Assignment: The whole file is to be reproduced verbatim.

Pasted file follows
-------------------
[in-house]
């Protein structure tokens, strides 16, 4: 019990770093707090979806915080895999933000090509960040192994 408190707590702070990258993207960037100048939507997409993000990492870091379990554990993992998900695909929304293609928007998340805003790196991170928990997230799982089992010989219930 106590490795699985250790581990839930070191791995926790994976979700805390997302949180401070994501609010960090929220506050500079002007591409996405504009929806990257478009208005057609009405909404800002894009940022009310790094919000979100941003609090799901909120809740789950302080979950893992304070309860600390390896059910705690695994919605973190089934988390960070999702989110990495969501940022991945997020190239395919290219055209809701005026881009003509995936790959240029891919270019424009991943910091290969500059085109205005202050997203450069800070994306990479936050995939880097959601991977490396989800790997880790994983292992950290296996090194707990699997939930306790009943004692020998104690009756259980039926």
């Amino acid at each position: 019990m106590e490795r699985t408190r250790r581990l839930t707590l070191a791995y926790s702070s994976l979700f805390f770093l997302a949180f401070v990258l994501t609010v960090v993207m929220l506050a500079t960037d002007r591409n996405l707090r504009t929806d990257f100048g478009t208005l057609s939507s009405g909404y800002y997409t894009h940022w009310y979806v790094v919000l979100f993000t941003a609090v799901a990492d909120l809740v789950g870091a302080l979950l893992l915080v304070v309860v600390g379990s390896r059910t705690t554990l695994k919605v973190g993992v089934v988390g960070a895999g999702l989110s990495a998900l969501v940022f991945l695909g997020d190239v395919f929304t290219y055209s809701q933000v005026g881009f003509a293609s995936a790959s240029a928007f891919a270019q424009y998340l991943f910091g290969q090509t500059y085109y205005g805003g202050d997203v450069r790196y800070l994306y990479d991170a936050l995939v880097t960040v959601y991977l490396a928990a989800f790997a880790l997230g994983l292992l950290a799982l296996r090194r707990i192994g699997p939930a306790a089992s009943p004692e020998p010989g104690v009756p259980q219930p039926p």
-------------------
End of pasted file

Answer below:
[in-house]
């Protein structure tokens, strides 16, 4: 019990770093707090979806915080895999933000090509960040192994 408190707590702070990258993207960037100048939507997409993000990492870091379990554990993992998900695909929304293609928007998340805003790196991170928990997230799982089992010989219930 106590490795699985250790581990839930070191791995926790994976979700805390997302949180401070994501609010960090929220506050500079002007591409996405504009929806990257478009208005057609009405909404800002894009940022009310790094919000979100941003609090799901909120809740789950302080979950893992304070309860600390390896059910705690695994919605973190089934988390960070999702989110990495969501940022991945997020190239395919290219055209809701005026881009003509995936790959240029891919270019424009991943910091290969500059085109205005202050997203450069800070994306990479936050995939880097959601991977490396989800790997880790994983292992950290296996090194707990699997939930306790009943004692020998104690009756259980039926």
């Amino acid at each position: 019990m106590e490795r699985t408190r250790r581990l839930t707590l070191a791995y926790s702070s994976l979700f805390f770093l997302a949180f401070v990258l994501t609010v960090v993207m929220l506050a500079t960037d002007r591409n996405l707090r504009t929806d990257f100048g478009t208005l057609s939507s009405g909404y800002y997409t894009h940022w009310y979806v790094v919000l979100f993000t941003a609090v799901a990492d909120l809740v789950g870091a302080l979950l893992l915080v304070v309860v600390g379990s390896r059910t705690t554990l695994k919605v973190g993992v089934v988390g960070a895999g999702l989110s990495a998900l969501v940022f991945l695909g997020d190239v395919f929304t290219y055209s809701q933000v005026g881009f003509a293609s995936a790959s240029a928007f891919a270019q424009y998340l991943f910091g290969q090509t500059y085109y205005g805003g202050d997203v450069r790196y800070l994306y990479d991170a936050l995939v880097t960040v959601y991977l490396a928990a989800f790997a880790l997230g994983l292992l950290a799982l296996r090194r707990i192994g699997p939930a306790a089992s009943p004692e020998p010989g104690v009756p259980q219930p039926p």